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 2007-05-09, 16:24 #1 roger     Oct 2006 22·5·13 Posts Probability of n-digit factor? I am interested in what the probability of a n-digit factor is in a random x-digit composite. The reason I ask is, I am trying to factor a C120 and a C160. (For both, I am using Alpertrons ECM applet.) For the C160, I don't have a single factor, and have sieved to (so far) curve 437 (greater than 25 digits, 55% likely greater than 30 digits). So far, the largest factor (not the result, but smaller prime factor) is a P43. P20's, P25's, and P30's are pretty common. If it matters, it is a home prime sequence, but not one anyone is working on (a 18-digit starting number); and this is just a small hobby, nothing of mathematical importance Thanks for anyones help! Roger
2007-05-09, 16:45   #2
R.D. Silverman

Nov 2003

26×113 Posts

Quote:
 Originally Posted by roger I am interested in what the probability of a n-digit factor is in a random x-digit composite.
I answer this question (and others) in my joint paper with Sam Wagstaff Jr.
A Practical Analysis of the Elliptic Curve Factoring Algorthm.

As n -->oo, the probability that n has a factor between a and a^(1+e)
is e/(e+1). This applies uniformly for a^(1+e) < sqrt(n).

If the factor is greater than sqrt(n), then it must be the largest factor and
its distribution is given by Dickman's rho function. See Knuth, vol. II.

 2007-05-09, 17:25 #3 akruppa     "Nancy" Aug 2002 Alexandria 46408 Posts Lets assume your "random" number N is chosen uniformly from large enough interval [1, B] so that we can estimate the probability that a prime p divides it as 1/p. Now you want the probability that there is at least one p in [10[I]n[/I]-1, 10[I]n[/I]-1] that divides N. This is messy to compute, lets look at the expected number of such primes instead, $\sum_{p\in P, 10^{n-1} \leq p \leq 10^n-1} 1/p$. If this expected value is much smaller than 1, it is quite close to the probability. Now $\lim_{k \rightarrow \infty}\sum_{p\in P, p \leq k} 1/p - \log \log(k) = M$ for some constant M, so we can take the sum over the interval as roughly like log log (10[I]n[/I]) - log log (10[I]n[/I]-1) = log(n / (n-1)). If n/(n-1) is close to 1, you can approximate log(n / (n-1)) by 1/n, or better 1/(n-0.5). However, this assumes that N was taken from all the integers not exceeding B. If you have done a PRP test already and it came out negative, you know that N is not any of the primes below B. A prime p divides a prime q iff p=q, so we should remove all the primes from the interval [1, B] except the ones in [10[I]n[/I]-1, 10^[I]n[/I]-1]. Since I assume 10[I]n[/I] << B, we simply remove all of the primes below B instead. So the set of numbers you chose your random number from has cardinality about B-B/log(B), the set of non-prime numbers not exceeding B that have a prime factor in [10[I]n[/I]-1, 10[I]n[/I]-1] has size about B*(log(n /(n-1))) and if you number was chosen uniformly from all the non-primes ≤ B, the probability becomes log(n / (n-1)) / (1 - 1/log(B)) Everything changes again if you did trial division/ECM/whatever on your number. You can use a Bayesian model to account for unsuccessful factoring attempts. Silverman and Wagstaff "Practical Analysis of the Elliptic Curve Factoring Algorithm" treats this in detail. Alex Last fiddled with by akruppa on 2007-05-09 at 23:09 Reason: small clarification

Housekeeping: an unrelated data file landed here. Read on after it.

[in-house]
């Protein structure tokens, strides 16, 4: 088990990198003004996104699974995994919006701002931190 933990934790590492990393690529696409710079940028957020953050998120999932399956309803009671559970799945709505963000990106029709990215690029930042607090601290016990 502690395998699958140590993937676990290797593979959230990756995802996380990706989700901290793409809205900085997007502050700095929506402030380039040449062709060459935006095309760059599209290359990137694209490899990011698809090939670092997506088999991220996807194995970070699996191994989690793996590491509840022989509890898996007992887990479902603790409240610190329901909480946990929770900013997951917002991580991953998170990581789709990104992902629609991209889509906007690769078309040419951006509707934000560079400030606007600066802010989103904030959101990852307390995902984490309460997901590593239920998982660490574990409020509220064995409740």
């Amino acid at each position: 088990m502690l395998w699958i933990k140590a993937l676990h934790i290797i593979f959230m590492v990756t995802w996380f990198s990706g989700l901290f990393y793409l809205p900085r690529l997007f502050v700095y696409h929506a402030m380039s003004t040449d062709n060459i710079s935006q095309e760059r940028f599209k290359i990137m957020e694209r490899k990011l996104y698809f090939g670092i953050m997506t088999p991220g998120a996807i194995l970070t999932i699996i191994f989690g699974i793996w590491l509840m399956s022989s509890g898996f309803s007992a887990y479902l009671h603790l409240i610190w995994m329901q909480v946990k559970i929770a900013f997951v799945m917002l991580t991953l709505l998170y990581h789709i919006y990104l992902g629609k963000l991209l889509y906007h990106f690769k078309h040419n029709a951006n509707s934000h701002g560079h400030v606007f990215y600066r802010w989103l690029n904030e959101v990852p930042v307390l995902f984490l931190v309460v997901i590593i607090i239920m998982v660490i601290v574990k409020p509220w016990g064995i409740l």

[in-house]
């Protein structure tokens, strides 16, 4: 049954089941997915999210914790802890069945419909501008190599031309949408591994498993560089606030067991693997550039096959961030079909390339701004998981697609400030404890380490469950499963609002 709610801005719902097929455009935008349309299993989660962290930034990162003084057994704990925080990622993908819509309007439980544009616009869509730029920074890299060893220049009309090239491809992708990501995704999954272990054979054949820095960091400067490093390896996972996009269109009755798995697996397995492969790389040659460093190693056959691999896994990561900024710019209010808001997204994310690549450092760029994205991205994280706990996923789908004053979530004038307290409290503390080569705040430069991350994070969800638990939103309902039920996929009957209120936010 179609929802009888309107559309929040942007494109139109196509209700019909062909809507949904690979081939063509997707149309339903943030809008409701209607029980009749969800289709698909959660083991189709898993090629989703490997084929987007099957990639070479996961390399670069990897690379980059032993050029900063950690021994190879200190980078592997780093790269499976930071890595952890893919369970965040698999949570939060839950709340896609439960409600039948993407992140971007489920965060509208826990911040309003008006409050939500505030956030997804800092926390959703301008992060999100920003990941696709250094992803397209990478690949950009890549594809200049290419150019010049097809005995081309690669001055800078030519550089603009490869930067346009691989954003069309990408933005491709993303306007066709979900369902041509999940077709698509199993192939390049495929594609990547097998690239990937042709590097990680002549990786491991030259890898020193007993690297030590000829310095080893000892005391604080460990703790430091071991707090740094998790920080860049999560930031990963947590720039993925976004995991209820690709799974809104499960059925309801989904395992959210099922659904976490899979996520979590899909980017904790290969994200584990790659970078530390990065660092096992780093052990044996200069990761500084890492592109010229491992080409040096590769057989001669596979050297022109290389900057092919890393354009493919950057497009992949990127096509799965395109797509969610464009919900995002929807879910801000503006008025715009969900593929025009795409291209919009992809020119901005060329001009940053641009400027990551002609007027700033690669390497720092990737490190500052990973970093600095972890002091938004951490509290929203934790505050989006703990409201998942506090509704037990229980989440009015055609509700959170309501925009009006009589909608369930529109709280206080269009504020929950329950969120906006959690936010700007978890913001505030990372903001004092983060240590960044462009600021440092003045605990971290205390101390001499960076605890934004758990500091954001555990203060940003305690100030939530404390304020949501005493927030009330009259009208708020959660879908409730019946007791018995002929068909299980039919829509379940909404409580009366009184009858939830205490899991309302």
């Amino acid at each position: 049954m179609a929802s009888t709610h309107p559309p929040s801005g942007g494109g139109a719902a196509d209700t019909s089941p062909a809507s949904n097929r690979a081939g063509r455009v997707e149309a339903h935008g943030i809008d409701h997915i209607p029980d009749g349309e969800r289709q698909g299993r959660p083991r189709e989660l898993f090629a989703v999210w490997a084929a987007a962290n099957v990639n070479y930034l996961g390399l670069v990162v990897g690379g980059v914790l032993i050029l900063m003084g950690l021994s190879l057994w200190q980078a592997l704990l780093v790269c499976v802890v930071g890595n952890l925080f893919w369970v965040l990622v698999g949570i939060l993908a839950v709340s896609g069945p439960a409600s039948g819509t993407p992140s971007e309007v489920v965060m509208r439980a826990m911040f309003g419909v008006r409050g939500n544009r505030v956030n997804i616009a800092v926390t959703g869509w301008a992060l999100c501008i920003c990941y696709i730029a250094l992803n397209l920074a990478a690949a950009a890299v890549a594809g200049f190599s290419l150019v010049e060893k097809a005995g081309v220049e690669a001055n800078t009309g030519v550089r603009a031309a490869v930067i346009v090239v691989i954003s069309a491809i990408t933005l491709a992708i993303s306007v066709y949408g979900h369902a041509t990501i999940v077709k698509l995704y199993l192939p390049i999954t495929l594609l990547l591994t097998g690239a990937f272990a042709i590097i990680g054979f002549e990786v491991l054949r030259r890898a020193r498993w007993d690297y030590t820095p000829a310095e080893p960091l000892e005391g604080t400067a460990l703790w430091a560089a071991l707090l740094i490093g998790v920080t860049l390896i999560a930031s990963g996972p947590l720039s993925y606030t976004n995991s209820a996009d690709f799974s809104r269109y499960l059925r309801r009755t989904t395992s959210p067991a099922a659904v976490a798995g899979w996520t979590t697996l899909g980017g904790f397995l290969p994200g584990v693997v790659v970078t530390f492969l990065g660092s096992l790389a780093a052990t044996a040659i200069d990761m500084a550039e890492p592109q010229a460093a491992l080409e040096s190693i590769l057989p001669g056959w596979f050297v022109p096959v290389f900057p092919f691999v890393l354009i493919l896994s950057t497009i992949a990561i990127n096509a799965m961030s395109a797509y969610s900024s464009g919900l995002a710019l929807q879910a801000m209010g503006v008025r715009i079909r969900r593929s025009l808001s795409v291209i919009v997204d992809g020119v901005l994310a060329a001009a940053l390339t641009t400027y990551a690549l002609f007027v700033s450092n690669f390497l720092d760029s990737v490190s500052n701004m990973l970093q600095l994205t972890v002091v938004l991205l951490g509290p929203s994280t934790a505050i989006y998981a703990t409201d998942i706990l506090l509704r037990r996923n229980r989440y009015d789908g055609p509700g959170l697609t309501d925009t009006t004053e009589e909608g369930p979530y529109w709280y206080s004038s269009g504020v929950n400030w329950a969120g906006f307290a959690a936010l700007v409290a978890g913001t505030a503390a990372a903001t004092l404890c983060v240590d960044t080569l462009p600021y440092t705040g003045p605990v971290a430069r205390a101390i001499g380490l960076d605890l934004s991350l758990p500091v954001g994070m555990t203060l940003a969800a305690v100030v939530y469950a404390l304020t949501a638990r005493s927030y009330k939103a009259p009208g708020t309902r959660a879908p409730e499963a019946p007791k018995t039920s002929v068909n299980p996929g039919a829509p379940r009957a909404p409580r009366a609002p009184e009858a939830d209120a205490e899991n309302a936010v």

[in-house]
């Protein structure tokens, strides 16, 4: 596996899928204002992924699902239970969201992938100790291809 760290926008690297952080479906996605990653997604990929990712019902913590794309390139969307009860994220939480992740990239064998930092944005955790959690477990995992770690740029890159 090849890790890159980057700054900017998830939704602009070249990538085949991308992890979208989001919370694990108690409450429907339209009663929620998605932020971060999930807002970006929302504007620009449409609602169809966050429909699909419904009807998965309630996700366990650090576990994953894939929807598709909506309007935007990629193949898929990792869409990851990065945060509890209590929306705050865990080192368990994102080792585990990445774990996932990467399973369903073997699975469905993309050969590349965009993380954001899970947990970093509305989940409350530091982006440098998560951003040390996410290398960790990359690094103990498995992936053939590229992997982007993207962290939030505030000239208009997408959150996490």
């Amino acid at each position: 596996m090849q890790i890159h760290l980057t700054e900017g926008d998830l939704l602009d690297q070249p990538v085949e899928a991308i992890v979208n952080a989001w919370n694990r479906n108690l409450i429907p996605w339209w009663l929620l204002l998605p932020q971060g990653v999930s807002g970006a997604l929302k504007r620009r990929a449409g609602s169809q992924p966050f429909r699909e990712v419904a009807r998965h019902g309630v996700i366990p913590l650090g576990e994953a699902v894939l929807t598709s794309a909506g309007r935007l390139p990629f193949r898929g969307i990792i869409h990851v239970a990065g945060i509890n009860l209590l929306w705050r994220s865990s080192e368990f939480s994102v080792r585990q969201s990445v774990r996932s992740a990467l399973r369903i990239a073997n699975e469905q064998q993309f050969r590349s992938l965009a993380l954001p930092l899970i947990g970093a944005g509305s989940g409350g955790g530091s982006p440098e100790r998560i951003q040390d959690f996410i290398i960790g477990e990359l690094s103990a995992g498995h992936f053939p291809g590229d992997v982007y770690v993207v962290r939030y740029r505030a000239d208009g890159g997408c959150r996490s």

2007-05-09, 22:51 #4 roger     Oct 2006 22×5×13 Posts Wow, information dump! Thanks for the explanation, Akruppa; both of your posts pointed to Wagstaff/Silverman's paper, so I'll have a look. Roger

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